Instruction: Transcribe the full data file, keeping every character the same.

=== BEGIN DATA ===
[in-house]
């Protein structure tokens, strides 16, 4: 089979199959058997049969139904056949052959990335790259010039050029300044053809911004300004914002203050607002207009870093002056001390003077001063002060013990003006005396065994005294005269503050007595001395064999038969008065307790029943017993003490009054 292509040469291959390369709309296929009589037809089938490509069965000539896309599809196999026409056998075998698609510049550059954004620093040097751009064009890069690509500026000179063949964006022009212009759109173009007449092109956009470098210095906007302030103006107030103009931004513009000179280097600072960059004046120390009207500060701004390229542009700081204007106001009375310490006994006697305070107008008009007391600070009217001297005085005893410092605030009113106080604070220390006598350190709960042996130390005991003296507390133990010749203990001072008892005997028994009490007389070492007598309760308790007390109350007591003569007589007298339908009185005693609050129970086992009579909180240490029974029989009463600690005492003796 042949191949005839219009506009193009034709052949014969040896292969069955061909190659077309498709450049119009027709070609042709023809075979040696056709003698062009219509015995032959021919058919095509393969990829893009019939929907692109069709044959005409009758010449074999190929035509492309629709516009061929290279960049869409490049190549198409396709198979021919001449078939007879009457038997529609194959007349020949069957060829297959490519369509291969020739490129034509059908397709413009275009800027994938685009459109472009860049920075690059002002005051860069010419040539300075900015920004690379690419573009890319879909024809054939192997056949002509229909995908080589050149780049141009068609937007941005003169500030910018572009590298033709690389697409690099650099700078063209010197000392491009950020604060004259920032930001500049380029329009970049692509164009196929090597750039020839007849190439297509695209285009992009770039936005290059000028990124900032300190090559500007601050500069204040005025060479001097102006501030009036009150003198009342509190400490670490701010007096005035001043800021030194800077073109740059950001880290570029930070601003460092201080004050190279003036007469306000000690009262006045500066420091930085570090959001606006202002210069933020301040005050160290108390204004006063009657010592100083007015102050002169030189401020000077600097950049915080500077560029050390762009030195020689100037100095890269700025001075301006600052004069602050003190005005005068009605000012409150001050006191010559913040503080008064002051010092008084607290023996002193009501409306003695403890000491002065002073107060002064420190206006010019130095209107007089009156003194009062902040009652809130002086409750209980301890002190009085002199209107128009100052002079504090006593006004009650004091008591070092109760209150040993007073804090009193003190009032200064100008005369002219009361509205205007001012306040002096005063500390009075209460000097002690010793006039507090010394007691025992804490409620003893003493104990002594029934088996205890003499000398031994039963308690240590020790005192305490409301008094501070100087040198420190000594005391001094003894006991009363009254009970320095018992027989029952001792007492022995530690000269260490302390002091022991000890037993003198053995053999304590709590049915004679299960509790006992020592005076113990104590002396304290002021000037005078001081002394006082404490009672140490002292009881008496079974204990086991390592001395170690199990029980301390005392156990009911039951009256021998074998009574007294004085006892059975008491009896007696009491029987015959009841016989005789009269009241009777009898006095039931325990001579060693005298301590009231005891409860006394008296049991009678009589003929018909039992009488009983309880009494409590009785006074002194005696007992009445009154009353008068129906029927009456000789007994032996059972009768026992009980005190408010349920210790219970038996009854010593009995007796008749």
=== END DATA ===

[in-house]
């Protein structure tokens, strides 16, 4: 089979199959058997049969139904056949052959990335790259010039050029300044053809911004300004914002203050607002207009870093002056001390003077001063002060013990003006005396065994005294005269503050007595001395064999038969008065307790029943017993003490009054 292509040469291959390369709309296929009589037809089938490509069965000539896309599809196999026409056998075998698609510049550059954004620093040097751009064009890069690509500026000179063949964006022009212009759109173009007449092109956009470098210095906007302030103006107030103009931004513009000179280097600072960059004046120390009207500060701004390229542009700081204007106001009375310490006994006697305070107008008009007391600070009217001297005085005893410092605030009113106080604070220390006598350190709960042996130390005991003296507390133990010749203990001072008892005997028994009490007389070492007598309760308790007390109350007591003569007589007298339908009185005693609050129970086992009579909180240490029974029989009463600690005492003796 042949191949005839219009506009193009034709052949014969040896292969069955061909190659077309498709450049119009027709070609042709023809075979040696056709003698062009219509015995032959021919058919095509393969990829893009019939929907692109069709044959005409009758010449074999190929035509492309629709516009061929290279960049869409490049190549198409396709198979021919001449078939007879009457038997529609194959007349020949069957060829297959490519369509291969020739490129034509059908397709413009275009800027994938685009459109472009860049920075690059002002005051860069010419040539300075900015920004690379690419573009890319879909024809054939192997056949002509229909995908080589050149780049141009068609937007941005003169500030910018572009590298033709690389697409690099650099700078063209010197000392491009950020604060004259920032930001500049380029329009970049692509164009196929090597750039020839007849190439297509695209285009992009770039936005290059000028990124900032300190090559500007601050500069204040005025060479001097102006501030009036009150003198009342509190400490670490701010007096005035001043800021030194800077073109740059950001880290570029930070601003460092201080004050190279003036007469306000000690009262006045500066420091930085570090959001606006202002210069933020301040005050160290108390204004006063009657010592100083007015102050002169030189401020000077600097950049915080500077560029050390762009030195020689100037100095890269700025001075301006600052004069602050003190005005005068009605000012409150001050006191010559913040503080008064002051010092008084607290023996002193009501409306003695403890000491002065002073107060002064420190206006010019130095209107007089009156003194009062902040009652809130002086409750209980301890002190009085002199209107128009100052002079504090006593006004009650004091008591070092109760209150040993007073804090009193003190009032200064100008005369002219009361509205205007001012306040002096005063500390009075209460000097002690010793006039507090010394007691025992804490409620003893003493104990002594029934088996205890003499000398031994039963308690240590020790005192305490409301008094501070100087040198420190000594005391001094003894006991009363009254009970320095018992027989029952001792007492022995530690000269260490302390002091022991000890037993003198053995053999304590709590049915004679299960509790006992020592005076113990104590002396304290002021000037005078001081002394006082404490009672140490002292009881008496079974204990086991390592001395170690199990029980301390005392156990009911039951009256021998074998009574007294004085006892059975008491009896007696009491029987015959009841016989005789009269009241009777009898006095039931325990001579060693005298301590009231005891409860006394008296049991009678009589003929018909039992009488009983309880009494409590009785006074002194005696007992009445009154009353008068129906029927009456000789007994032996059972009768026992009980005190408010349920210790219970038996009854010593009995007796008749």